Lucille Bogan was among the first classic blues singers to be recorded and to have a strong influence on many later blues artists. She was born Lucille Anderson on 1 April 1897 in Amory, Mississippi. Her family moved to Birmingham, Alabama, when she was very young. She married Nazareth Lee Bogan in 1914 and gave birth to a son, Nazareth Bogan Jr., the following year. She moved to Chicago in the late 1920s and to New York in the early 1930s, probably moved back to Birmingham in the mid-1930s, and spent her later years in Los Angeles.
She was first recorded in Atlanta by the OKeh label in 1923, making her the first blues singer recorded outside the record industry centers of Chicago and New York. She went on to record for Paramount (1927), Brunswick (1928–30), Banner (1933–35), and the American Record Company (1934–35). After 1933 Bogan began recording under the name Bessie Jackson, probably in an attempt to get around recording contracts. Bogan ultimately recorded almost one hundred songs.
Bogan’s style helped define the classic blues sound of the 1920s, though her first recordings were, like those of many early female blues singers, more from the vaudeville tradition than blues. She was also very much influenced by singer Viola McCoy, whose songs Bogan covered early in her career. Her songs often dealt with highly sexual themes as well as gambling and alcoholism. Titles such as “Coffee Grindin’ Blues,” “Tricks Ain’t Walking No More,” and “Stew Meat Blues” often contain thinly veiled double meanings. Other song titles are more direct: “Cravin’ Whiskey Blues,” “Drinking Blues,” and “Sloppy Drunk Blues.” Songs such as “B[ull]. D[yke]. Woman’s Blues” address lesbianism; the song’s opening line states “Comin’ a time, B.D. womens ain’t gonna need no men.”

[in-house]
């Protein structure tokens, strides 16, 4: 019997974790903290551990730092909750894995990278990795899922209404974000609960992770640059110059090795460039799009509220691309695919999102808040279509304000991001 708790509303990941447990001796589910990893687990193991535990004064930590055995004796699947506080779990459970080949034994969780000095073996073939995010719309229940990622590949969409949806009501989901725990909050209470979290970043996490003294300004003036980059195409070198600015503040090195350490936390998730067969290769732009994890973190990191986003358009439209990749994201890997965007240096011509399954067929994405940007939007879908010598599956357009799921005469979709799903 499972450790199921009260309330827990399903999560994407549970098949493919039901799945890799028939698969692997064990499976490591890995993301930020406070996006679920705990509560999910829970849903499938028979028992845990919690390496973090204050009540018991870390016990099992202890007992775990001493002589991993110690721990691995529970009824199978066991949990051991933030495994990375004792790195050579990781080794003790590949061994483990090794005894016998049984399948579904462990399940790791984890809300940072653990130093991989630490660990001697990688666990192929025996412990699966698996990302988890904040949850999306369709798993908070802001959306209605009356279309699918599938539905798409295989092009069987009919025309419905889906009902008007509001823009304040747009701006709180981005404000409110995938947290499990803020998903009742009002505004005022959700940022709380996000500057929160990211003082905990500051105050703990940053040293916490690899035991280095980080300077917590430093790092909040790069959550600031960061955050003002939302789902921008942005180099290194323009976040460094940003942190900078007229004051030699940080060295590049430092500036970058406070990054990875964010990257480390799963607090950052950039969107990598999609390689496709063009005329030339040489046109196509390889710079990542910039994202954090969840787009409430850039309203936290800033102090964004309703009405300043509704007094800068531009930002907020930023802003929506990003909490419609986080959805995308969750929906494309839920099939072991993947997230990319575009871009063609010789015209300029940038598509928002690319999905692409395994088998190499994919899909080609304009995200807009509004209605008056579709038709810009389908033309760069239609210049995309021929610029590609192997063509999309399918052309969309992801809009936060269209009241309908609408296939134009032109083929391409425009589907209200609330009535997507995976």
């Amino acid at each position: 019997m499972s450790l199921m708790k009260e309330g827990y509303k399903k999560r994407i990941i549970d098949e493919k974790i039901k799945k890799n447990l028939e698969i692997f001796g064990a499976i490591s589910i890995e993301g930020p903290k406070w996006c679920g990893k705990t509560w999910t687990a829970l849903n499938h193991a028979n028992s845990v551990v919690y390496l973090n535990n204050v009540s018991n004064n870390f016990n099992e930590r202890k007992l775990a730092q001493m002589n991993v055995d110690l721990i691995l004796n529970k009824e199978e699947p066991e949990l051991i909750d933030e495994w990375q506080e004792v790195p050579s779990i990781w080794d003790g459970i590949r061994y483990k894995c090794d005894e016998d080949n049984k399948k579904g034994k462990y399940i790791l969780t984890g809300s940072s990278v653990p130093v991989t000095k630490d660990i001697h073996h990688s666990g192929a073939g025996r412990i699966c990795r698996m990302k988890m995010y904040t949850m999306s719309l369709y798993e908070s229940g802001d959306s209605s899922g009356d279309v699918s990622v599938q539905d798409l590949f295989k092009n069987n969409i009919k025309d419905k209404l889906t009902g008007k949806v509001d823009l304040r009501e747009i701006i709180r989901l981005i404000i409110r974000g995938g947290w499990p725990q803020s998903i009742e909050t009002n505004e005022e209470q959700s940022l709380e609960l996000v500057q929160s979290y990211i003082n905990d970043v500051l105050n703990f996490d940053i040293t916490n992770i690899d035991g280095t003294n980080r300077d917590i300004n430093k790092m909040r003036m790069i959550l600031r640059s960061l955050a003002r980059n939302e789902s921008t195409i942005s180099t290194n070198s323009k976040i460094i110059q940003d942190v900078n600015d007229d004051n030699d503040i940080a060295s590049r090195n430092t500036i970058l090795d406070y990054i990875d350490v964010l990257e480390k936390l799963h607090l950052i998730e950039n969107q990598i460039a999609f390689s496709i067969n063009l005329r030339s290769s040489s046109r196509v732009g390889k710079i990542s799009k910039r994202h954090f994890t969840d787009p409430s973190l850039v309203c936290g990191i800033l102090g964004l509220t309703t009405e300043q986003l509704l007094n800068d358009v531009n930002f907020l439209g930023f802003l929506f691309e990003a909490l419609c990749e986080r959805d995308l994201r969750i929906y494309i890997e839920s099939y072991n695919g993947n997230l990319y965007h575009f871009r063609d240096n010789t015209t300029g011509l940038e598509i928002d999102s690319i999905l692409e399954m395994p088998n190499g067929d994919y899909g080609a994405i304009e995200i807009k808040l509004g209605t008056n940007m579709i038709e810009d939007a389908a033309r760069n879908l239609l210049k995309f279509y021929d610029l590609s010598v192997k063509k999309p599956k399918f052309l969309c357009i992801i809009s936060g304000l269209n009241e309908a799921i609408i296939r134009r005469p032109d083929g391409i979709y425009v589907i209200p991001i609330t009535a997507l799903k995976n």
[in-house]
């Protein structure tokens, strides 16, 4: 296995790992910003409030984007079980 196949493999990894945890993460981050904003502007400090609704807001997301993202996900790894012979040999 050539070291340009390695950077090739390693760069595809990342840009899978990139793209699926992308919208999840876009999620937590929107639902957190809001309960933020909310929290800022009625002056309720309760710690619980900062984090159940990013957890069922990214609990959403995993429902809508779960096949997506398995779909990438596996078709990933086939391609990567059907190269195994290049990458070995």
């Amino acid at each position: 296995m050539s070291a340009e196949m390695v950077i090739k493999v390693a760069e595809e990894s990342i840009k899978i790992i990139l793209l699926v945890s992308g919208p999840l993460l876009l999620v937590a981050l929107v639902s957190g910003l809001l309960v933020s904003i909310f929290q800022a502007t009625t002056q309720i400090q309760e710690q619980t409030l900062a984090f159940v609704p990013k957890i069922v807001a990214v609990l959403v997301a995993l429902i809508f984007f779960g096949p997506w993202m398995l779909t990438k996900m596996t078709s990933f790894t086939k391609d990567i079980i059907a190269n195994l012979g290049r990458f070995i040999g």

Her songs have been performed by many blues artists. “Sloppy Drunk Blues” was recorded by Walter Davis, Leroy Carr, John Lee “Sonny Boy” Williamson, and Jimmy Rogers. “Black Angel Blues” was recorded by Tampa Red, Robert Nighthawk, B. B. King, Buddy Guy, and others.
Bogan died of coronary sclerosis in Los Angeles on 10 August 1948.
- Robert Dixon, John Godrich, and Howard Rye, Blues and Gospel Records, 1890–1943 (1997)
- Bob Eagle, Living Blues (Autumn 1979); Sheldon Harris, Blues Who’s Who (1981)
- Guido Van Rijn, Encyclopedia of the Blues (2006)